The surveillance conducted by state and government, also
known as "hard" surveillance, has been debated in both Parliament
and the public. On the other hand, "soft" monitoring - concerning
the use of this material by commercial and non-commercial actors
and how the public relies on it - has been discussed to a lesser
extent. That is what the iAccept project intends to
When we use services such as Facebook or Google, we allow that
these companies may store information, adapt our content to it,
transfer it to the United States, and disseminate it to third
parties for promotion. This also applies to a variety of materials
coming from our smartphones (including GPS information), credit and
customer card usage, and action patterns on the internet. This, as
an individual, can be perceived in different ways - that it is
fully legitimate, or that it is considered to be an infringement of
The scope of available information, from a variety of sources
that can be linked, makes it possible to interpret and analyze a
person's actions, living patterns, relationships with other people,
etc. And as we know, in the wake of the so-called Snowden affair,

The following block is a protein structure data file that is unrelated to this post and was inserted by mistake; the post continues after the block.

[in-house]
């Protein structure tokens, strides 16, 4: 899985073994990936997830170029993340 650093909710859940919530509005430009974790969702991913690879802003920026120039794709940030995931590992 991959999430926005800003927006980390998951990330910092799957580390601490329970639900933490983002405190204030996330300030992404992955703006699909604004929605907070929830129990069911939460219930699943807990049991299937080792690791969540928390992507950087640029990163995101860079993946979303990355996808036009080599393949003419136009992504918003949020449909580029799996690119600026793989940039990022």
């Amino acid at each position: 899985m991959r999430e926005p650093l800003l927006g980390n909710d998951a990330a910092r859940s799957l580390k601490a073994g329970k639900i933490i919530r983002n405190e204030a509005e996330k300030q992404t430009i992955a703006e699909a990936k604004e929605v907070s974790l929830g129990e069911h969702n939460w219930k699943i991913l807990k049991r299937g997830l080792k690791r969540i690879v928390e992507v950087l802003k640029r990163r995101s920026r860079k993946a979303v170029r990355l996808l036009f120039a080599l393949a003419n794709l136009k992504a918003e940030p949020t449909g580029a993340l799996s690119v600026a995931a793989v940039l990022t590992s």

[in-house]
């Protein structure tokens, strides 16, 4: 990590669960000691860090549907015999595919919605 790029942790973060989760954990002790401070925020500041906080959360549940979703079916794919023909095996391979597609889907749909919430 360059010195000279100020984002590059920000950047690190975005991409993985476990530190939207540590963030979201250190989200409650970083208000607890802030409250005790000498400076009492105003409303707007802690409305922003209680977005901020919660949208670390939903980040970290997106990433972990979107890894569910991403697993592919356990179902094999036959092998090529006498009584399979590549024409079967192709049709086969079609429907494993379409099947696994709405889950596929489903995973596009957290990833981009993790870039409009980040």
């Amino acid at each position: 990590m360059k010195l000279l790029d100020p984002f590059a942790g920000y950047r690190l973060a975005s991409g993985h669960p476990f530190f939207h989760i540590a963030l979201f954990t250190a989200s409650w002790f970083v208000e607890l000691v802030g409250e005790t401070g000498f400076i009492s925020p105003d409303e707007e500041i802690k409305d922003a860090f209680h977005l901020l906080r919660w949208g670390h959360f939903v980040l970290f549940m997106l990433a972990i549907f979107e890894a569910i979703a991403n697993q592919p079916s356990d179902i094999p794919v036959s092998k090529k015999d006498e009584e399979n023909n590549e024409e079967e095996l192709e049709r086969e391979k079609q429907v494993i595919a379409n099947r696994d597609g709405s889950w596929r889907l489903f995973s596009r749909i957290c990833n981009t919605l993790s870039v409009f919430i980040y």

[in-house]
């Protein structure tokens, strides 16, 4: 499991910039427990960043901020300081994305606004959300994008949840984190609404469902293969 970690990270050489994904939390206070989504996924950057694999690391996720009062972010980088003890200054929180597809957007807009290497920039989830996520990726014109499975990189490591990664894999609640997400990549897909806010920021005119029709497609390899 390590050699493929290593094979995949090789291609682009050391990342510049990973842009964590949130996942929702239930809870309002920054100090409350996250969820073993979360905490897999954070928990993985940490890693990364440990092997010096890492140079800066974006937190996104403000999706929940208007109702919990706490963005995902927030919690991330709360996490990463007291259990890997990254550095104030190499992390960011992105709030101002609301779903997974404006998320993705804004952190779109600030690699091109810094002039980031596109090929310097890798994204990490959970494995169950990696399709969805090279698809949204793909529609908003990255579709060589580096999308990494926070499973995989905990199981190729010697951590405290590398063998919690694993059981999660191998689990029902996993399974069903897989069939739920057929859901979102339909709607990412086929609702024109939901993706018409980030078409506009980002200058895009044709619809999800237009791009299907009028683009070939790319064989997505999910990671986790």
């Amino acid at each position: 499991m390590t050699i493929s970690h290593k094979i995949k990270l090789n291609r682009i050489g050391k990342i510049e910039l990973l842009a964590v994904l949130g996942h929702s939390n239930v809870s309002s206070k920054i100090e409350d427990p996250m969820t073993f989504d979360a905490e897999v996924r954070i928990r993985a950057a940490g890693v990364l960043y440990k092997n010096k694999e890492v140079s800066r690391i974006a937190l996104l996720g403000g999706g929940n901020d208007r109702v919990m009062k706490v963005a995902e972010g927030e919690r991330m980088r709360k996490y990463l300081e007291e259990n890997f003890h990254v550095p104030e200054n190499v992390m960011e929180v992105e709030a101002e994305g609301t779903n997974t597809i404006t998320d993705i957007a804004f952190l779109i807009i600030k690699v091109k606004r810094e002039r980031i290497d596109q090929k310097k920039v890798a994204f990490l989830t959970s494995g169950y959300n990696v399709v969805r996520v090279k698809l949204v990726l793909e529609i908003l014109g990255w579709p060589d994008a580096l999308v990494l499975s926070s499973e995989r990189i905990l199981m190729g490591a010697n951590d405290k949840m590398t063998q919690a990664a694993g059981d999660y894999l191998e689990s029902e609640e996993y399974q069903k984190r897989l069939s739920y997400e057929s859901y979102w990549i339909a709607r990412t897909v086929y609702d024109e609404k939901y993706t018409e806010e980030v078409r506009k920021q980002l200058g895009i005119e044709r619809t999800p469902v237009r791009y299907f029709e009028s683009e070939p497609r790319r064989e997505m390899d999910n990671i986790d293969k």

this information has also been used by security services and
government agencies in several countries. However, such information
is also used to a varying extent by other non-state actors.
In recent years, the surveillance discussion has been nuanced
from the fact that it should only be seen from above, to be seen as
something constantly present in all layers of society.
The project is based on three research
1) How is this monitoring performed by (i) commercial and (ii)
non-commercial actors? How do you reason and how do you legitimize
2) How is the monitoring of (iii) the public and of (iv)
resistance groups perceived? How do these groups act in relation to
this type of monitoring?
3) What reasons and arguments are presented, for and against
soft surveillance within and between these four groups? On what
grounds is supervision considered legitimate or illegitimate.